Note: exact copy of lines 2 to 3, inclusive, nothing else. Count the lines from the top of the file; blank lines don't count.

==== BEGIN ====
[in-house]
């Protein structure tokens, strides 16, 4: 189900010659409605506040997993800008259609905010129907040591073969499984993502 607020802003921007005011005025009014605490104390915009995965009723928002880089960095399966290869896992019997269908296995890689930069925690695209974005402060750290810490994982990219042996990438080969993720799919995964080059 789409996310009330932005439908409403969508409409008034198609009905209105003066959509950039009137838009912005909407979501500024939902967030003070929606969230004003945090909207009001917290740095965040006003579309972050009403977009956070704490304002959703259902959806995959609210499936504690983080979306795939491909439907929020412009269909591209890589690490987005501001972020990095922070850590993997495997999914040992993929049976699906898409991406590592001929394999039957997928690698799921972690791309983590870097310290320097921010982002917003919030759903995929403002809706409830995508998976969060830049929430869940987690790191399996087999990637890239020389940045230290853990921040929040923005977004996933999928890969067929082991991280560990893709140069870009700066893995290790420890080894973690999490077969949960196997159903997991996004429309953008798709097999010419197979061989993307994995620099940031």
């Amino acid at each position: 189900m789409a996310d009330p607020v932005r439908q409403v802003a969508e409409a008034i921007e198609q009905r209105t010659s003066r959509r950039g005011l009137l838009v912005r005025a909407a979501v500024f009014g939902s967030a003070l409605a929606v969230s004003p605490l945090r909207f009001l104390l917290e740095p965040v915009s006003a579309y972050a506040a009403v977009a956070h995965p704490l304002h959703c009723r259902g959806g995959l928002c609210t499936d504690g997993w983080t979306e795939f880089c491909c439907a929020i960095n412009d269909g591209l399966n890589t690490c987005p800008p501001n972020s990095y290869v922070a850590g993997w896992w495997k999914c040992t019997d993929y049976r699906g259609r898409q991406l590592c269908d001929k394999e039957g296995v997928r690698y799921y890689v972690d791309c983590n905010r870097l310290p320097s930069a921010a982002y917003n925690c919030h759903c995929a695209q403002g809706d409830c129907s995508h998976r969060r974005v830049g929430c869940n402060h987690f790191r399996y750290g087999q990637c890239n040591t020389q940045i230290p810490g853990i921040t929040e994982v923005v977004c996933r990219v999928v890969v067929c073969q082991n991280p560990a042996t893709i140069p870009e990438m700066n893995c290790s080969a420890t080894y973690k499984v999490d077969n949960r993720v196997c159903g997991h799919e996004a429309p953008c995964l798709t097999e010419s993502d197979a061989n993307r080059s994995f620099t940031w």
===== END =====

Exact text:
């Protein structure tokens, strides 16, 4: 189900010659409605506040997993800008259609905010129907040591073969499984993502 607020802003921007005011005025009014605490104390915009995965009723928002880089960095399966290869896992019997269908296995890689930069925690695209974005402060750290810490994982990219042996990438080969993720799919995964080059 789409996310009330932005439908409403969508409409008034198609009905209105003066959509950039009137838009912005909407979501500024939902967030003070929606969230004003945090909207009001917290740095965040006003579309972050009403977009956070704490304002959703259902959806995959609210499936504690983080979306795939491909439907929020412009269909591209890589690490987005501001972020990095922070850590993997495997999914040992993929049976699906898409991406590592001929394999039957997928690698799921972690791309983590870097310290320097921010982002917003919030759903995929403002809706409830995508998976969060830049929430869940987690790191399996087999990637890239020389940045230290853990921040929040923005977004996933999928890969067929082991991280560990893709140069870009700066893995290790420890080894973690999490077969949960196997159903997991996004429309953008798709097999010419197979061989993307994995620099940031």
């Amino acid at each position: 189900m789409a996310d009330p607020v932005r439908q409403v802003a969508e409409a008034i921007e198609q009905r209105t010659s003066r959509r950039g005011l009137l838009v912005r005025a909407a979501v500024f009014g939902s967030a003070l409605a929606v969230s004003p605490l945090r909207f009001l104390l917290e740095p965040v915009s006003a579309y972050a506040a009403v977009a956070h995965p704490l304002h959703c009723r259902g959806g995959l928002c609210t499936d504690g997993w983080t979306e795939f880089c491909c439907a929020i960095n412009d269909g591209l399966n890589t690490c987005p800008p501001n972020s990095y290869v922070a850590g993997w896992w495997k999914c040992t019997d993929y049976r699906g259609r898409q991406l590592c269908d001929k394999e039957g296995v997928r690698y799921y890689v972690d791309c983590n905010r870097l310290p320097s930069a921010a982002y917003n925690c919030h759903c995929a695209q403002g809706d409830c129907s995508h998976r969060r974005v830049g929430c869940n402060h987690f790191r399996y750290g087999q990637c890239n040591t020389q940045i230290p810490g853990i921040t929040e994982v923005v977004c996933r990219v999928v890969v067929c073969q082991n991280p560990a042996t893709i140069p870009e990438m700066n893995c290790s080969a420890t080894y973690k499984v999490d077969n949960r993720v196997c159903g997991h799919e996004a429309p953008c995964l798709t097999e010419s993502d197979a061989n993307r080059s994995f620099t940031w």